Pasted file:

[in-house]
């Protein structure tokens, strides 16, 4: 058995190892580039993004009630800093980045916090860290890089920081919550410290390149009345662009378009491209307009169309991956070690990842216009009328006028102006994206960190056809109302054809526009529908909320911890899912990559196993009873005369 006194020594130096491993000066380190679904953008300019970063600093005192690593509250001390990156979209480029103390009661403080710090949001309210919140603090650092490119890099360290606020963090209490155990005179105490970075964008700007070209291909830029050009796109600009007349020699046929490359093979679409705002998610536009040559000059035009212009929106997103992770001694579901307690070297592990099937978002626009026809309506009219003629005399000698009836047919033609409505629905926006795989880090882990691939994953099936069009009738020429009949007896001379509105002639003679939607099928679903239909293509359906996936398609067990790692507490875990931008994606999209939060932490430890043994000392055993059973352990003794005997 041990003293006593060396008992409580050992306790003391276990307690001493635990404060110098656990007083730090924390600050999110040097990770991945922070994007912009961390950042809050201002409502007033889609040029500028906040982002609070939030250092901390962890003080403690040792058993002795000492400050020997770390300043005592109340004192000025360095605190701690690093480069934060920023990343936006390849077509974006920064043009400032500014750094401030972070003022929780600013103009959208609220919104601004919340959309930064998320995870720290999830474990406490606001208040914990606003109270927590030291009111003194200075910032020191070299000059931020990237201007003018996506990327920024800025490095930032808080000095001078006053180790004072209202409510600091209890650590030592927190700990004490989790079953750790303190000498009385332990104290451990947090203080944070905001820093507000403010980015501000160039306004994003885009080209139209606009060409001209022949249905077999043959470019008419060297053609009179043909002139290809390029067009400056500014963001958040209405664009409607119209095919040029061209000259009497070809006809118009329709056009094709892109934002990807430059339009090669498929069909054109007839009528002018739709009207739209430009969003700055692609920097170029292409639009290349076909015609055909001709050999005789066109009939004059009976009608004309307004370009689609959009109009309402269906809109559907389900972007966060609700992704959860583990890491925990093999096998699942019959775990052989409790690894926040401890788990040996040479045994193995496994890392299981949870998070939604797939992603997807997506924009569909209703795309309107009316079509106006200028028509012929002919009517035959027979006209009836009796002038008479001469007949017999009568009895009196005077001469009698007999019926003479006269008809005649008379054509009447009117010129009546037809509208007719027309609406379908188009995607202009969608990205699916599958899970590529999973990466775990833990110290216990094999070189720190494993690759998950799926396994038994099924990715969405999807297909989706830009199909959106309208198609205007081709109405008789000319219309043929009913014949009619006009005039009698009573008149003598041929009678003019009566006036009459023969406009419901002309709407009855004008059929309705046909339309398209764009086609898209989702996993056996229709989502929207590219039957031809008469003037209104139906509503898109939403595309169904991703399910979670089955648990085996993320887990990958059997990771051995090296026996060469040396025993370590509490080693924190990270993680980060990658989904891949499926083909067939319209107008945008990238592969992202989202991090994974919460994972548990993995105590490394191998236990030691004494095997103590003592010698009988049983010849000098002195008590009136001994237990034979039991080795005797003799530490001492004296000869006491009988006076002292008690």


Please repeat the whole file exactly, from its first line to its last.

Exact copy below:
[in-house]
């Protein structure tokens, strides 16, 4: 058995190892580039993004009630800093980045916090860290890089920081919550410290390149009345662009378009491209307009169309991956070690990842216009009328006028102006994206960190056809109302054809526009529908909320911890899912990559196993009873005369 006194020594130096491993000066380190679904953008300019970063600093005192690593509250001390990156979209480029103390009661403080710090949001309210919140603090650092490119890099360290606020963090209490155990005179105490970075964008700007070209291909830029050009796109600009007349020699046929490359093979679409705002998610536009040559000059035009212009929106997103992770001694579901307690070297592990099937978002626009026809309506009219003629005399000698009836047919033609409505629905926006795989880090882990691939994953099936069009009738020429009949007896001379509105002639003679939607099928679903239909293509359906996936398609067990790692507490875990931008994606999209939060932490430890043994000392055993059973352990003794005997 041990003293006593060396008992409580050992306790003391276990307690001493635990404060110098656990007083730090924390600050999110040097990770991945922070994007912009961390950042809050201002409502007033889609040029500028906040982002609070939030250092901390962890003080403690040792058993002795000492400050020997770390300043005592109340004192000025360095605190701690690093480069934060920023990343936006390849077509974006920064043009400032500014750094401030972070003022929780600013103009959208609220919104601004919340959309930064998320995870720290999830474990406490606001208040914990606003109270927590030291009111003194200075910032020191070299000059931020990237201007003018996506990327920024800025490095930032808080000095001078006053180790004072209202409510600091209890650590030592927190700990004490989790079953750790303190000498009385332990104290451990947090203080944070905001820093507000403010980015501000160039306004994003885009080209139209606009060409001209022949249905077999043959470019008419060297053609009179043909002139290809390029067009400056500014963001958040209405664009409607119209095919040029061209000259009497070809006809118009329709056009094709892109934002990807430059339009090669498929069909054109007839009528002018739709009207739209430009969003700055692609920097170029292409639009290349076909015609055909001709050999005789066109009939004059009976009608004309307004370009689609959009109009309402269906809109559907389900972007966060609700992704959860583990890491925990093999096998699942019959775990052989409790690894926040401890788990040996040479045994193995496994890392299981949870998070939604797939992603997807997506924009569909209703795309309107009316079509106006200028028509012929002919009517035959027979006209009836009796002038008479001469007949017999009568009895009196005077001469009698007999019926003479006269008809005649008379054509009447009117010129009546037809509208007719027309609406379908188009995607202009969608990205699916599958899970590529999973990466775990833990110290216990094999070189720190494993690759998950799926396994038994099924990715969405999807297909989706830009199909959106309208198609205007081709109405008789000319219309043929009913014949009619006009005039009698009573008149003598041929009678003019009566006036009459023969406009419901002309709407009855004008059929309705046909339309398209764009086609898209989702996993056996229709989502929207590219039957031809008469003037209104139906509503898109939403595309169904991703399910979670089955648990085996993320887990990958059997990771051995090296026996060469040396025993370590509490080693924190990270993680980060990658989904891949499926083909067939319209107008945008990238592969992202989202991090994974919460994972548990993995105590490394191998236990030691004494095997103590003592010698009988049983010849000098002195008590009136001994237990034979039991080795005797003799530490001492004296000869006491009988006076002292008690």